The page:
Chinese New Year

Chinese New Year is also known as the “Lunar New Year” and “Spring Festival” and is the beginning of the Chinese solar calendar.  The first day of the New Year starts when the new moon appears between the 21st January and the 20th February.  This year it was on the 1st of February.

It is celebrated all over the world and has 56 ethnic groups with different myths and customs.  

Families come together for dinner and it is traditional for households to thoroughly clean their house to sweep away bad fortune and welcome good luck. Other traditions include decorating windows and doors with red paper-cuts, lighting firecrackers and giving money in red paper envelopes.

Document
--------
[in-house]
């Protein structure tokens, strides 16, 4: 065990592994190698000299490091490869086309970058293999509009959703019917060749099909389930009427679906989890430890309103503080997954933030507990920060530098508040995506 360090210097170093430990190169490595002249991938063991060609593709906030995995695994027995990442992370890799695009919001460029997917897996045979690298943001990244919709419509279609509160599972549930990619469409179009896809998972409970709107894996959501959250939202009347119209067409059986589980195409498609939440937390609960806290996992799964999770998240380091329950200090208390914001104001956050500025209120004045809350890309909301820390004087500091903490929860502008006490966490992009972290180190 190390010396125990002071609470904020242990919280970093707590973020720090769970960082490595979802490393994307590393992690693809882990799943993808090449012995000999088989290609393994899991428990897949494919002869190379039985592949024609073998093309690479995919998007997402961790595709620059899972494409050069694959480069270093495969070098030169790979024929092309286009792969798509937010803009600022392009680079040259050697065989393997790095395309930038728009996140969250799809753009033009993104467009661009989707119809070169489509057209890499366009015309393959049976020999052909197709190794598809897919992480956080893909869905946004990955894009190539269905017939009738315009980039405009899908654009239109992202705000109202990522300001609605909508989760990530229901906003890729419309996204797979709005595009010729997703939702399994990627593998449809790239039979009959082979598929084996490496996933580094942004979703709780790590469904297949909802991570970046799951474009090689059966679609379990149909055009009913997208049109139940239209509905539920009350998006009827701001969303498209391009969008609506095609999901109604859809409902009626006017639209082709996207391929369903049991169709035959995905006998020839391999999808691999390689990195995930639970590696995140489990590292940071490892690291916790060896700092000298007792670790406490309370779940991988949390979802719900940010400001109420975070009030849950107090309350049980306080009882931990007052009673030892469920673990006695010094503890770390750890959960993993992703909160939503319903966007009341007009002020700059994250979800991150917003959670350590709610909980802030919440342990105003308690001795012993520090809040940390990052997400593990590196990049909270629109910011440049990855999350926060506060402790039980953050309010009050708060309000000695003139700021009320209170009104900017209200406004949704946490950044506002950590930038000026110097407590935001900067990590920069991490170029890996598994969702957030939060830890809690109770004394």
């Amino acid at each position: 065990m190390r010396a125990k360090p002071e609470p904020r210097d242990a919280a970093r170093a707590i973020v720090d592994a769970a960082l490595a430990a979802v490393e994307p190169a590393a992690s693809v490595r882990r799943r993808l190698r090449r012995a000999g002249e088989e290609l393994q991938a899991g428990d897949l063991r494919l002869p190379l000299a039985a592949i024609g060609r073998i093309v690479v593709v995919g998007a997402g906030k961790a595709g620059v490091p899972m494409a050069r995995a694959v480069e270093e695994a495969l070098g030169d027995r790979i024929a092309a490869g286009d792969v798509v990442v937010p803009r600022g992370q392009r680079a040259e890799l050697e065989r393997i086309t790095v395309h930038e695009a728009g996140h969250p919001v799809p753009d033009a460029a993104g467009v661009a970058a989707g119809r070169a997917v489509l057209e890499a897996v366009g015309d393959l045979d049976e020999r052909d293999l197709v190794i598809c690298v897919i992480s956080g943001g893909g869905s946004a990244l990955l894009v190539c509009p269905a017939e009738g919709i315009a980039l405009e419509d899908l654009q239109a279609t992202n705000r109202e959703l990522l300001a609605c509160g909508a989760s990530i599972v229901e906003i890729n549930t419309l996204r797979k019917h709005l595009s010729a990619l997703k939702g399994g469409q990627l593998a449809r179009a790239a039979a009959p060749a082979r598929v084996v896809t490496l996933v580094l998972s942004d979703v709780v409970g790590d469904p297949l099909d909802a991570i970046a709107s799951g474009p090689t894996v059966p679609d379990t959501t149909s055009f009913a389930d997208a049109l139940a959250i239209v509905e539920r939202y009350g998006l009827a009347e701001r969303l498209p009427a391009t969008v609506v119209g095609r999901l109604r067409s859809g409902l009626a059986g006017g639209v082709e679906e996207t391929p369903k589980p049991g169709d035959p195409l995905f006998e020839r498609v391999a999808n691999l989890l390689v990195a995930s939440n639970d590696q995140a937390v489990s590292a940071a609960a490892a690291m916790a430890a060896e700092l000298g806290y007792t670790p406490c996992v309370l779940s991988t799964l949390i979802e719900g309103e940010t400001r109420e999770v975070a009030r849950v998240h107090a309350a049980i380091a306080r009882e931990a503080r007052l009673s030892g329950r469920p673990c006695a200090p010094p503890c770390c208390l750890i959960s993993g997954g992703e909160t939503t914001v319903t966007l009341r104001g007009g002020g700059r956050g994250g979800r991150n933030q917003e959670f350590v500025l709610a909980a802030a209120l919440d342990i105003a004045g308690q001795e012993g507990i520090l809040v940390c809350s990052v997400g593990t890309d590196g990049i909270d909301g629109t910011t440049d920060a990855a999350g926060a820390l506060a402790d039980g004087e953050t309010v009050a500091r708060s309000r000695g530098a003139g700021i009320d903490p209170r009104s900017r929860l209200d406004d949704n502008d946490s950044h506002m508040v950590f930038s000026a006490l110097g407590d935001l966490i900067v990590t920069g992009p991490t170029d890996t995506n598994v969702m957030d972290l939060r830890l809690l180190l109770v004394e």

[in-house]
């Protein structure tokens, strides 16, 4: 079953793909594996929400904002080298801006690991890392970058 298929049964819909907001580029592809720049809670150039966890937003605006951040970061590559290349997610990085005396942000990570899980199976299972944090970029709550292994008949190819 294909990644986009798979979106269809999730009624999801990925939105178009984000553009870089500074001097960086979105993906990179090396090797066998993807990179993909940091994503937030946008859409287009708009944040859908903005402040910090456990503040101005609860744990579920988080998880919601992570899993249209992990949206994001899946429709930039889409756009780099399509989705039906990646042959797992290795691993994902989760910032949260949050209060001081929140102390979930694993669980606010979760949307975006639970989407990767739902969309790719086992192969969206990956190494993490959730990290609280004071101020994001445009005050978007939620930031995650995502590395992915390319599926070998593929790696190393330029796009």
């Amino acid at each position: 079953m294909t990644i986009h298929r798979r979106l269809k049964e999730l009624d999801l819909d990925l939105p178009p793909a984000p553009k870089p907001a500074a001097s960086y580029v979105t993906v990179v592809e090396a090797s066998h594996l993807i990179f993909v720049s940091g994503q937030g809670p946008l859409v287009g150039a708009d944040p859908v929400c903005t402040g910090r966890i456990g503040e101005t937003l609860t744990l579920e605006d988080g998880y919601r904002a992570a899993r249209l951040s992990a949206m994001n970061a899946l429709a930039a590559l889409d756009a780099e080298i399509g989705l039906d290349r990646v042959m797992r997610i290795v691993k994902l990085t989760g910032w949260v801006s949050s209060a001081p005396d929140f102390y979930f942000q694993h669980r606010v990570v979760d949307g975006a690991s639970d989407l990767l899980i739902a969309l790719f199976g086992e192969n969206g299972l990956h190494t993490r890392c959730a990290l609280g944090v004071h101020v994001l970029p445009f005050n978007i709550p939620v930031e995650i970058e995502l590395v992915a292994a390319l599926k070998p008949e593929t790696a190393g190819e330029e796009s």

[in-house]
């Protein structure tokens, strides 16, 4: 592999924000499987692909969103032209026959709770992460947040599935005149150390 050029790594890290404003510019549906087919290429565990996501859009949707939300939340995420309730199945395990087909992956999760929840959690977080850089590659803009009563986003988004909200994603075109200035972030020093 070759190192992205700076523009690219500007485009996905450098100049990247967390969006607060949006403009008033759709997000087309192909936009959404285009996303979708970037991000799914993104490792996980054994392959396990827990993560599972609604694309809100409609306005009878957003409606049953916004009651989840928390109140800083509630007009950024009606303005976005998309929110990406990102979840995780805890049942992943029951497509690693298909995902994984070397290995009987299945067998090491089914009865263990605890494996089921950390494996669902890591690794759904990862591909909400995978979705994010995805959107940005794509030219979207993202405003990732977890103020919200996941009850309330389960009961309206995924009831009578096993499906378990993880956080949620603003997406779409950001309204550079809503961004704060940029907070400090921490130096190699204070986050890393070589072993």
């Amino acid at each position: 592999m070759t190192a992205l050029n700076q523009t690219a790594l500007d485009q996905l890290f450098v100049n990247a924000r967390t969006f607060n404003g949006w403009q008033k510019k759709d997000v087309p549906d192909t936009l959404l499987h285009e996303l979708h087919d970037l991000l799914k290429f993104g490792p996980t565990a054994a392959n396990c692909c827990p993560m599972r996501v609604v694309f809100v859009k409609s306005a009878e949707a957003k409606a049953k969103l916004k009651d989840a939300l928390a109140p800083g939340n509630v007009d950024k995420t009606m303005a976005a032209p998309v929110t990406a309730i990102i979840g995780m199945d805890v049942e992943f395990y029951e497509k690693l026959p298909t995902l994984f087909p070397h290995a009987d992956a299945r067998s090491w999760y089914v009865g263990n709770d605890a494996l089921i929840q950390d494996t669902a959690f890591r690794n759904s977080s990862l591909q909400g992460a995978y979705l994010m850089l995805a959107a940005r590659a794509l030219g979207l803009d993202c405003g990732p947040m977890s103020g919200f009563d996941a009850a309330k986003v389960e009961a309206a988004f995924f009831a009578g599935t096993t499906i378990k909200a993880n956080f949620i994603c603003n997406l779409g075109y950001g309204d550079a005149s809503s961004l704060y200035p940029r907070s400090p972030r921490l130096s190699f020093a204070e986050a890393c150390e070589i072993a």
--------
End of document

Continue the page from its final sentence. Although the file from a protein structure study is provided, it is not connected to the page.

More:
Although not a bank holiday in the UK, thousands of people descend on the West End of London, especially around Leicester Square, Trafalgar Square and ChinaTown to watch the parades and stage performances and eat traditional Chinese food wishing each other “Xin Nian Kuai Le” or “San Nin Faai Lok” (Happy New Year).  Elsewhere, communal areas are open to celebrations in cities like Leeds, Manchester, Birmingham and Sheffield.

There are 12 animals which represent the Chinese Zodiac: Rat, Ox, Tiger, Rabbit, Dragon, Snake, Horse, Goat,  Monkey, Rooster, Dog and Pig and each year has an animal dedicated to them. 2022 is the year of the Tiger.


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